We landed on a small rock ledge beneath an overhanging ledge. Two of us scrambled up a path beside the main rock to the top and then tossed down our tow ropes to a third person who remained below. His job was to attach the tow ropes to the kayaks and then the two persons above would begin hauling the kayaks skyward. It was not an easy task. The kayak kept hanging beneath the overhang. The solution was to lower one end of the kayak and bring the other end up first; either bow or stern will work. It's a good thing we chose my plastic Tempest to experiment with. A fiberglass would have been severely scratched up in this trial. But we did manage to get a 17 foot Wilderness Systems Tempest to the top of a 35 foot rock ledge in about 10 minutes. If we had to get other kayaks out of the water too, we could have set the Tempest aside and moved on to recovering the others. But we didn't have to. Our next problem was getting it down.
Our options were: lower it down by the bow and stern ropes; lower it down by the stern toggle; throw it over the ledge and let what ever happened, happen.
We chose to KISS: Keep it simple, stupid. The quickest, and easiest way to get the Tempest off the rock was to toss it into the water. We unhooked all towlines, so as not to become entangled in them. Then, being very careful to not get too close to the rock ledge, we hoisted the kayak above our heads and "heaved" it skyward. The Tempest arced up, then downward, and plunged nose first into the dark green waters of the Patuxent river. From 35 feet elevation, the 17 foot Tempest momentarily disappeared beneath the water's surface before resurfacing and floating upright. The front and rear compartments remained water tight and even my storm paddle and paddle float and bilge pump remained in position beneath bungees.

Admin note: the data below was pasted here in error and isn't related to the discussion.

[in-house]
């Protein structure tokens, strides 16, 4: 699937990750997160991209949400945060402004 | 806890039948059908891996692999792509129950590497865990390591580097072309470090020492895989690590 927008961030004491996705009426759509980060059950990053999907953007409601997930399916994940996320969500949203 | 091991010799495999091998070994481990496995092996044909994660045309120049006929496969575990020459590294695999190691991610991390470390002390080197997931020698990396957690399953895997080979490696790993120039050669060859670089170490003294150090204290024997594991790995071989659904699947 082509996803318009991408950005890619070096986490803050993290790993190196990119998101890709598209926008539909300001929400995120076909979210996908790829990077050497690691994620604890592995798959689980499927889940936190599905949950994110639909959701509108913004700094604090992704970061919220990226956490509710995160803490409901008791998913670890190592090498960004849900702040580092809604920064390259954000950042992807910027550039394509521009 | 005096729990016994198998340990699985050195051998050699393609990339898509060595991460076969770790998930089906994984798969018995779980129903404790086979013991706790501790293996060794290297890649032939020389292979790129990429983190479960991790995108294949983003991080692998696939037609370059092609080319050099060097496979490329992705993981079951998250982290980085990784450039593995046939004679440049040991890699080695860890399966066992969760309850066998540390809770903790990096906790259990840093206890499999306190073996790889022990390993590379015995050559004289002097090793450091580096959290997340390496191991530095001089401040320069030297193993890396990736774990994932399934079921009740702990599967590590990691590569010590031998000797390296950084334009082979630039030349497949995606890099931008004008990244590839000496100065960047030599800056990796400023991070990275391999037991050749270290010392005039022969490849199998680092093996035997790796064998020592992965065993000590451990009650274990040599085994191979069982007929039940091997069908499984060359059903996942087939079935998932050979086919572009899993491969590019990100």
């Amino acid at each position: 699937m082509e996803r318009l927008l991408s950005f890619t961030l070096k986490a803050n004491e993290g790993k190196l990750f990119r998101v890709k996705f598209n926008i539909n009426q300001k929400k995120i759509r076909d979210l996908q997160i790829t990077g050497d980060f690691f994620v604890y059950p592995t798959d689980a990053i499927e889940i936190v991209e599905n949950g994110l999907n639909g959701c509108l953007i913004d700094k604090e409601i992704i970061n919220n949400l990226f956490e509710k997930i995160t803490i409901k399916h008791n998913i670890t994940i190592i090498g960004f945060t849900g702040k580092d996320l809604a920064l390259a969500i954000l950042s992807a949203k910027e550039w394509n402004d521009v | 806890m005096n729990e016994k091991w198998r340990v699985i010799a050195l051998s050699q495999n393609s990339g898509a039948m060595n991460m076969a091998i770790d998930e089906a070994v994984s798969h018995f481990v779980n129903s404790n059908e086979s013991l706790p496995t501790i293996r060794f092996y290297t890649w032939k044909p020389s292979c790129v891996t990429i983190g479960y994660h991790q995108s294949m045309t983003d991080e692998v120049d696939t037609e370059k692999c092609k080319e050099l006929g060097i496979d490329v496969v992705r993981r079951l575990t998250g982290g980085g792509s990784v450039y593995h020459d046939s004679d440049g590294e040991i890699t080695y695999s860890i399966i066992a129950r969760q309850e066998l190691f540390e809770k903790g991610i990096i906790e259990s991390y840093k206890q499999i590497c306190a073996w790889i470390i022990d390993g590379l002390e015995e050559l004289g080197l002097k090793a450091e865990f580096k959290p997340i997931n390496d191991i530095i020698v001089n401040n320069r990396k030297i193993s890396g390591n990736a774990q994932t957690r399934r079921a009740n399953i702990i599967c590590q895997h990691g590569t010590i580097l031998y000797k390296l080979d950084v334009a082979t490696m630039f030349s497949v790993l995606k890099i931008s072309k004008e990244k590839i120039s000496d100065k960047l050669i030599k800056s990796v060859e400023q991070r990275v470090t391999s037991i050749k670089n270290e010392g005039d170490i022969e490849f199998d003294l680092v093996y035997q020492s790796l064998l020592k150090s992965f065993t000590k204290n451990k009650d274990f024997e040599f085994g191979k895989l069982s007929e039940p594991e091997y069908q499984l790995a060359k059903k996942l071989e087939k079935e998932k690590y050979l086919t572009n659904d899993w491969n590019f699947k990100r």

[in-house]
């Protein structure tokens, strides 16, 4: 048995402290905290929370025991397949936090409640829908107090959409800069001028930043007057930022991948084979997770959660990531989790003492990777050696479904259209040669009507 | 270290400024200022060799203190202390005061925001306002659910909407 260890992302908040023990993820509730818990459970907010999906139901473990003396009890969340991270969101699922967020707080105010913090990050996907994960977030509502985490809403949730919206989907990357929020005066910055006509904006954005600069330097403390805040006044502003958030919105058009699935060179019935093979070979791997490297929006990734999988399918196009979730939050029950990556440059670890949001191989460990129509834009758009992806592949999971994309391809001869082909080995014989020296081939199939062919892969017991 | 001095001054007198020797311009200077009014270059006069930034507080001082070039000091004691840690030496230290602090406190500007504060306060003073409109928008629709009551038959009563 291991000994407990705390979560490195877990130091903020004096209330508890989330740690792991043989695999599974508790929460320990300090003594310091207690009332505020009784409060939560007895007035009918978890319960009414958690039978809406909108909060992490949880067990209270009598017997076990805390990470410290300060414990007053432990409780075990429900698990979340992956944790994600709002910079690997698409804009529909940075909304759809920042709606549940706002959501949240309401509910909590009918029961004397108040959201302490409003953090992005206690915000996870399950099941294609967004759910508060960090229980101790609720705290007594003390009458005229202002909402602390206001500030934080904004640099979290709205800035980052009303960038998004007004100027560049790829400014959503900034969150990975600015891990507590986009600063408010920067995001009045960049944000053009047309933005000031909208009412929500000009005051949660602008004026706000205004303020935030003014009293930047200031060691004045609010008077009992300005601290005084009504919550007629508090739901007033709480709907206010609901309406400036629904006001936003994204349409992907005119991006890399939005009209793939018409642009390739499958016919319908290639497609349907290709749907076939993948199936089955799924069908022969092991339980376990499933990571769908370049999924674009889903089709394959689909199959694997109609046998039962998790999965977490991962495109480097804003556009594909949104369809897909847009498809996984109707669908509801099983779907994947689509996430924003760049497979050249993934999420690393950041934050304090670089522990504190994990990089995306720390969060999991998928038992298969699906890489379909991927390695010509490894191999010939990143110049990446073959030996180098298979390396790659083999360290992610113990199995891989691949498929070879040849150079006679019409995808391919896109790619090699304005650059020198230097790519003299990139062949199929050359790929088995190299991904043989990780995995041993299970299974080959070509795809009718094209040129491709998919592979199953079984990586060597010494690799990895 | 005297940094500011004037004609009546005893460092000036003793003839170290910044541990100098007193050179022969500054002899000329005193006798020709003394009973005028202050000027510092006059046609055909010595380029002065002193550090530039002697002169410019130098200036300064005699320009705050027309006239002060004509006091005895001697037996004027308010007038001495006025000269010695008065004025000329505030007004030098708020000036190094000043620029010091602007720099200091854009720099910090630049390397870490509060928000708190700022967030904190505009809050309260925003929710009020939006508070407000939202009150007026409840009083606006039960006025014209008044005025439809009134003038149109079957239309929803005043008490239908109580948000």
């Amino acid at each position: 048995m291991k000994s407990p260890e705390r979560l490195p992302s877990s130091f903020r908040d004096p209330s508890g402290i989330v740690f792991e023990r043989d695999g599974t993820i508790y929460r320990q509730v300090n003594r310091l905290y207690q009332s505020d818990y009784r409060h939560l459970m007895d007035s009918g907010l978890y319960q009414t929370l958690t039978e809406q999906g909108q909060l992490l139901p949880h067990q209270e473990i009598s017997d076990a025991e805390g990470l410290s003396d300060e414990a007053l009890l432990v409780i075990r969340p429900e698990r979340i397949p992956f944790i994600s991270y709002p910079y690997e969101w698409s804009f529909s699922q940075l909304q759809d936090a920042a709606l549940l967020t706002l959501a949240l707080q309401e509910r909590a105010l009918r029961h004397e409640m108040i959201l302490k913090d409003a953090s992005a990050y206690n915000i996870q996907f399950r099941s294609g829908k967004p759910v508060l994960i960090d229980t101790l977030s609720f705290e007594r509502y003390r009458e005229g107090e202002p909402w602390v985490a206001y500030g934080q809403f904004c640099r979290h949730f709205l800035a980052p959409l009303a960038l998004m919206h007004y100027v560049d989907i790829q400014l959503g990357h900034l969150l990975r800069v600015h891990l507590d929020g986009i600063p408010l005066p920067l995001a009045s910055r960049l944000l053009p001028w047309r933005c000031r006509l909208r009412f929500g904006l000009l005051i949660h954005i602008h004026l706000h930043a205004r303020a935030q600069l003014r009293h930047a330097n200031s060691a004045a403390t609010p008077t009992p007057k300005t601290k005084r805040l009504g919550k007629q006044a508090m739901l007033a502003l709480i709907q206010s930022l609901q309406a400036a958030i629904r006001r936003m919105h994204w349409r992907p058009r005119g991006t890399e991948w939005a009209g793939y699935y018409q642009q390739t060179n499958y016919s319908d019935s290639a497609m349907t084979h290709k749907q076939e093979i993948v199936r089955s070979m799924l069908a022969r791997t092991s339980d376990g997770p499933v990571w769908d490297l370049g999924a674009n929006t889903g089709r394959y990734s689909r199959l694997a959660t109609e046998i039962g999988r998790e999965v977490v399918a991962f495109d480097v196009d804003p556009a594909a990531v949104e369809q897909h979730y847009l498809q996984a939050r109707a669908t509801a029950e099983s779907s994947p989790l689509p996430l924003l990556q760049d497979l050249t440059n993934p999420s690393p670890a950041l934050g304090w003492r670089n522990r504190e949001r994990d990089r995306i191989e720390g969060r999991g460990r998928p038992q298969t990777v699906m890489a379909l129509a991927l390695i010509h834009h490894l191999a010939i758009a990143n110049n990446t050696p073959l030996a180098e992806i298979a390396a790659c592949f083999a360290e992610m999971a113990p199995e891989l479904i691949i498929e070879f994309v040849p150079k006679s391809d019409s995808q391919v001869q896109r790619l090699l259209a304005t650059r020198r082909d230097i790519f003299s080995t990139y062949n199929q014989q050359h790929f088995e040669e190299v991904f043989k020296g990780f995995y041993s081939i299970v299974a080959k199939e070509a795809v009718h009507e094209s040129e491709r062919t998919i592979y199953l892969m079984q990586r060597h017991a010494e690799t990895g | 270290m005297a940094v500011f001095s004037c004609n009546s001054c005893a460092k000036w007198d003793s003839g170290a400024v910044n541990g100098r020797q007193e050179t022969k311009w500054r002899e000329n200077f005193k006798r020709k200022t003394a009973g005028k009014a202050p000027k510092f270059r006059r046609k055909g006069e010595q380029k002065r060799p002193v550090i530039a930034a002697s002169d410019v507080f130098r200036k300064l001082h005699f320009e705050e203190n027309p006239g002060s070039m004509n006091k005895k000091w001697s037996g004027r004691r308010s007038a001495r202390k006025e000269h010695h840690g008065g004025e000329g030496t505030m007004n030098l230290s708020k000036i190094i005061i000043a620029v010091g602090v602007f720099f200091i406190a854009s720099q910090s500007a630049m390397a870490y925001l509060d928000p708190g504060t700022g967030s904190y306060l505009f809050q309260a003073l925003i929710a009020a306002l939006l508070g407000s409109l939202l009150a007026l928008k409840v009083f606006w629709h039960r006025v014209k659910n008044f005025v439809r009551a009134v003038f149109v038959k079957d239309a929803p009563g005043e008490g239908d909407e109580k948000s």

The water was deep enough here that we could have jumped in with the kayak, but due to the cool air temperatures and distance from the put in, we choose not to do so. We all down-climbed and reentered our kayaks. Another kayaker from the group then recovered my Tempest and we resumed our paddle. It's worth pointing out that the kayak was "thrown" untethered and would have floated away had a kayaker not been present to recover it. To tether the kayak, then throw it with an attached rope could result in personal injury.
As it was, no kayakers or kayaks were damaged in this test. The only casualty was a very nice, two piece laminated paddle that I mistakenly fell backward on during my exit from my kayak. The ledge we stepped out onto was beneath the waters surface, and part of an overhanging ledge itself. I stepped back, and off the ledge, falling on my paddle in the process. One of the tips fractured. We duct taped it back together and it was good for the duration of the paddle. I'll have a separate blog about this later.
We re-named this rock outcropping Mount Tempest in honor of the sacrifice my Wilderness Tempest made this day.